I remember Mom saying this when I was a child and I never understood what she meant.
We always had enough, we might not have had what we wanted but we had enough.
She reminded us of that. And often.
Oh we knew how good we had it what with a huge garden, fruit trees, fresh beef, chicken, turkeys and pigs. We had no doubts where our food came from; we’d been introduced.
We felt such empathy for those poor town kids who didn’t have land and kitties and baby calves and foals in springtime. We thought everyone’s Mother baked bread from scratch and made things like butterhorns and crumb cake to welcome them home from school.
I remember asking Mom what she meant by the words “Love is Groceries” and all she’d ever say was “you’ll see.”
And then I did.
I married and had a son at 22.
And at 26, I was a single parent, far from home with no child support, just a job and a car that ran .. most of the time.
I got it. I finally understood.
Packing lunches, stretching meals, making it work.
Going without but getting it done.
He had supper; I had … popcorn. Any mother worth her salt would do the same .. then and now.
I understood what she meant was this: flowers and gestures are great, but food on the table gets it done.
I remembered the look in her eyes when Dad came from town with a few extras… just because. Special treats like juicy Florida oranges or Ruby Red grapefruits that we’d peel and make last for hours on end. Sometimes there might even be a package of “Dad’s” oatmeal cookies tucked in. Not a surprise, given the sweet tooth he had. And being spoilt rotten farm kids, we were used to home-made. We longed for store-bought. Dad’s cookies were a rare treat. (Oh how foolish we were).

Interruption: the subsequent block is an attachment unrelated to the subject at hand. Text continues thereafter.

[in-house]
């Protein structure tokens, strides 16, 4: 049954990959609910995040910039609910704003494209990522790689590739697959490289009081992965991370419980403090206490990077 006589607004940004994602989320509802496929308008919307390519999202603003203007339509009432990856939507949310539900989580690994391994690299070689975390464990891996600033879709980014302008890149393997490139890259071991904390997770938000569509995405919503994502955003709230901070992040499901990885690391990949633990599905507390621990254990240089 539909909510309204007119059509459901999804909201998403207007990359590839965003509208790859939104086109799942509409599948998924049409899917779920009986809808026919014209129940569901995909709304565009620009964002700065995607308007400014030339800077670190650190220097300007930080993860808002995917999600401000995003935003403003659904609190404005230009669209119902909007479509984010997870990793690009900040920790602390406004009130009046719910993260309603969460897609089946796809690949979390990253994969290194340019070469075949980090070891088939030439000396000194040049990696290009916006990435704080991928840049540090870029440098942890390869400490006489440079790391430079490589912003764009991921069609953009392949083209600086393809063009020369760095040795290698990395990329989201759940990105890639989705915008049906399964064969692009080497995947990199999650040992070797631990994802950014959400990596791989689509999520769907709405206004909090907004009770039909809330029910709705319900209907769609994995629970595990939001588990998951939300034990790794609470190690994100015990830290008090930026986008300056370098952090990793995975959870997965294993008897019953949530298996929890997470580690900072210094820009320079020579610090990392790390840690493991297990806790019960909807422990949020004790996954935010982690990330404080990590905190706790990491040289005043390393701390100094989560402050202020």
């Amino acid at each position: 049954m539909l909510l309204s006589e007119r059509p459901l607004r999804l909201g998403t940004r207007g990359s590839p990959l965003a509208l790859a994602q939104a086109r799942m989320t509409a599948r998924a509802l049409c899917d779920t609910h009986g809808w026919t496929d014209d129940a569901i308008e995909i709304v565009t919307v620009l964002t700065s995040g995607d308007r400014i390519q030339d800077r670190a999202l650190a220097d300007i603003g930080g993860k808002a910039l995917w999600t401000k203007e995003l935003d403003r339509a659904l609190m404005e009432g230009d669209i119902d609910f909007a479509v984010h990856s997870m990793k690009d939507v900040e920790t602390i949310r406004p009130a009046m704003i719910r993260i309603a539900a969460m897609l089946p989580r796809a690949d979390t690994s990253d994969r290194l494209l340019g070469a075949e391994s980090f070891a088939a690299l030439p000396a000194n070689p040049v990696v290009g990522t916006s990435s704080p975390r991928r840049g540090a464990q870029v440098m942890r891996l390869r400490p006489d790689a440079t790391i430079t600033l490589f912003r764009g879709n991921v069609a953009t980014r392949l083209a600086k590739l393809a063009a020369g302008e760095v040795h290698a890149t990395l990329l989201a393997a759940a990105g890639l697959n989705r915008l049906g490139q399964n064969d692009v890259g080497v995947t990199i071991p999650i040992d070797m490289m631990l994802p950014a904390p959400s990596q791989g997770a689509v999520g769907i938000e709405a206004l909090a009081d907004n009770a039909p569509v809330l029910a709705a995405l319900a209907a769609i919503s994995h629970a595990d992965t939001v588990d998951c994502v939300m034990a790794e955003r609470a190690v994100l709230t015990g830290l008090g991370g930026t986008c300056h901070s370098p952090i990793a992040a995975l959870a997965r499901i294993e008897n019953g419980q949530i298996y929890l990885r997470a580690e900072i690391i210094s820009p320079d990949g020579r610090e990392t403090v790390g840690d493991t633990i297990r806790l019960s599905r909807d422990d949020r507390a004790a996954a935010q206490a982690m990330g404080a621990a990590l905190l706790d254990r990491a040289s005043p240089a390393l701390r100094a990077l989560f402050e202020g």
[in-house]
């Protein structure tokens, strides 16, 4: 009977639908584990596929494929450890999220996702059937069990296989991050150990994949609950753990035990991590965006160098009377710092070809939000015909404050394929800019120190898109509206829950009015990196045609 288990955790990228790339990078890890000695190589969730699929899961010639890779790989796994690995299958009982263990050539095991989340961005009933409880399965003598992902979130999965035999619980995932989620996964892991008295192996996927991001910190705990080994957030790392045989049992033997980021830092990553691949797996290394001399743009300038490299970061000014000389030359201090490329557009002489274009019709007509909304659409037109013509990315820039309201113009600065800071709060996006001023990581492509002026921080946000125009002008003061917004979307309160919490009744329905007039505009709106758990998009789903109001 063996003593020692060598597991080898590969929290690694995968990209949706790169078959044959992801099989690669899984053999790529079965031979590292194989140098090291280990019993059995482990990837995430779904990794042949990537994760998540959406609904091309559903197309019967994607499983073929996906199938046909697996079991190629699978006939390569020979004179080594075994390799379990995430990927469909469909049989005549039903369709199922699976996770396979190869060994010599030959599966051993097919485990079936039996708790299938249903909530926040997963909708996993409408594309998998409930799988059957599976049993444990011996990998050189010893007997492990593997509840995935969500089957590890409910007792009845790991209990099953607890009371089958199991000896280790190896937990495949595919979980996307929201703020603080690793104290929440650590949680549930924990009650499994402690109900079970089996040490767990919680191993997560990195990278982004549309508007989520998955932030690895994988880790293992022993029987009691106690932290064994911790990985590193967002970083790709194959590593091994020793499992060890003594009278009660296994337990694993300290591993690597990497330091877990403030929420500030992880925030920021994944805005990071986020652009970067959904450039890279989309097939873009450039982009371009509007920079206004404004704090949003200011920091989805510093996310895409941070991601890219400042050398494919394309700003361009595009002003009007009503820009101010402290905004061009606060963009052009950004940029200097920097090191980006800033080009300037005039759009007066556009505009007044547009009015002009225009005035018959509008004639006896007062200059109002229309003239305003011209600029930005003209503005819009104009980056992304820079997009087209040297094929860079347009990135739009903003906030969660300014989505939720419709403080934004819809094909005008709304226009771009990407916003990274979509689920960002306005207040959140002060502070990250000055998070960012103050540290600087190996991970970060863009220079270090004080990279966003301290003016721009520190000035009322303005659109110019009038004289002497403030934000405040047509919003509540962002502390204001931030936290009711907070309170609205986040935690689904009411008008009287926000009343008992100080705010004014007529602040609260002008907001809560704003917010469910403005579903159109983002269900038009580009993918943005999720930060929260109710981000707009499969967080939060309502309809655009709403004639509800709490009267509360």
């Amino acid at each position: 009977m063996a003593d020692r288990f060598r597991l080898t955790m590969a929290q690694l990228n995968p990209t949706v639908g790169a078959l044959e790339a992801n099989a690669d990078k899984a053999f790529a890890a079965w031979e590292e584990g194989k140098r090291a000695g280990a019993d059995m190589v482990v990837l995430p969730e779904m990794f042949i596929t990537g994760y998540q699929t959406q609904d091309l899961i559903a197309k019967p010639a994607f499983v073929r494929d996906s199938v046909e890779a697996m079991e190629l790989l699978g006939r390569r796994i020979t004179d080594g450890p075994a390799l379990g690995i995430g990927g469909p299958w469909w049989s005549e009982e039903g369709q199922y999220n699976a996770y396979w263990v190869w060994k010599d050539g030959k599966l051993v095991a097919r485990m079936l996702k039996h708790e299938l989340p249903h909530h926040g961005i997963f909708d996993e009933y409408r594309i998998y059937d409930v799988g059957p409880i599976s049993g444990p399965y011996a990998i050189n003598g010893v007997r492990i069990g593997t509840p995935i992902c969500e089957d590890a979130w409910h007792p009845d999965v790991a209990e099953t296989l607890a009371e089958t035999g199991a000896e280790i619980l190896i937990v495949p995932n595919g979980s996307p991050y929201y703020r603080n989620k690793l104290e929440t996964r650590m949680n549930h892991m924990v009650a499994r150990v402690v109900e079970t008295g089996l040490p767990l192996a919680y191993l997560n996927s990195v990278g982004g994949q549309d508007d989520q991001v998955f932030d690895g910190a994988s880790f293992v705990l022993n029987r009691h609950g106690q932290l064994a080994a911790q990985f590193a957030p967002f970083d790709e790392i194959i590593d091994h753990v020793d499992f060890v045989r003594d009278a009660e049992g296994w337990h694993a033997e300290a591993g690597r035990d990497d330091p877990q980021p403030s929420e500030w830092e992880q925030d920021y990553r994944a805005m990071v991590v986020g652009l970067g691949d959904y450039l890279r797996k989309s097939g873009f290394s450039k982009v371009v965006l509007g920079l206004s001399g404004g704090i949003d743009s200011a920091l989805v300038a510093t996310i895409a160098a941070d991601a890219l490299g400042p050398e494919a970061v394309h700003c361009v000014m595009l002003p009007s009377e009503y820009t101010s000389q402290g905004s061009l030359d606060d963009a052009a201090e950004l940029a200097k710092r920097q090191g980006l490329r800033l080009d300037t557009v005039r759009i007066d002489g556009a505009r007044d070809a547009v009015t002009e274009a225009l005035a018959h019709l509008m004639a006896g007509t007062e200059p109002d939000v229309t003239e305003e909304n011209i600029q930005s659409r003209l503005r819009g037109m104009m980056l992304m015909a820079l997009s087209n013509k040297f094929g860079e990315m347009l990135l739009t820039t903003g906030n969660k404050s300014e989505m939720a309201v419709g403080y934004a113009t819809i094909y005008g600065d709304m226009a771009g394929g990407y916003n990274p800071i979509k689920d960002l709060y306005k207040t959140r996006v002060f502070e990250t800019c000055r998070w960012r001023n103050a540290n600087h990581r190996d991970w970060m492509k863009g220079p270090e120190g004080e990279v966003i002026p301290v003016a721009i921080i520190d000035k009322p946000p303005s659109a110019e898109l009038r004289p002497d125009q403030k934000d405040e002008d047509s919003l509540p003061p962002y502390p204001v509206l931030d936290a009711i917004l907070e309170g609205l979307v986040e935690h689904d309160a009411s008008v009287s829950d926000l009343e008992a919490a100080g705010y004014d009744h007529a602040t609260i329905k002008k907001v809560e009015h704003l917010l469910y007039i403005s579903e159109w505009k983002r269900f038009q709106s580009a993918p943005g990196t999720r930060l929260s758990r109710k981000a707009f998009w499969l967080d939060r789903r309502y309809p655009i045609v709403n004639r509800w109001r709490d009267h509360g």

Talking with my oldest boy recently, he calmly commented how hard he was working to save money. He was proud to pack his lunch and use the Stanley thermos I’d bought him at Christmas. But it was when he said, “and when we can afford food, it’ll be a lot easier,” that I stopped in my tracks.
As a mother, that haunted me.
I don’t care how old you are – or how old they are – any mother worth her salt will lose sleep over the thought that her kid – or grandkids – might be going without.
Today, I packed my lunch again, just like I’d done years ago. I used my lunch time hour to buy larder supplies like rice, pasta, soup, pudding, peanut butter, canned vegetables and fruit cups. I stopped again and bought beef and chicken, milk, carrots, celery, potatoes and onions. I topped it off with bananas, apples, oranges, bread and fun snacks for the kids’ lunchboxes.
I called him and asked, “What time do you and the kids get home?”
And then I made it a point to deliver love … with groceries thrown in for good measure.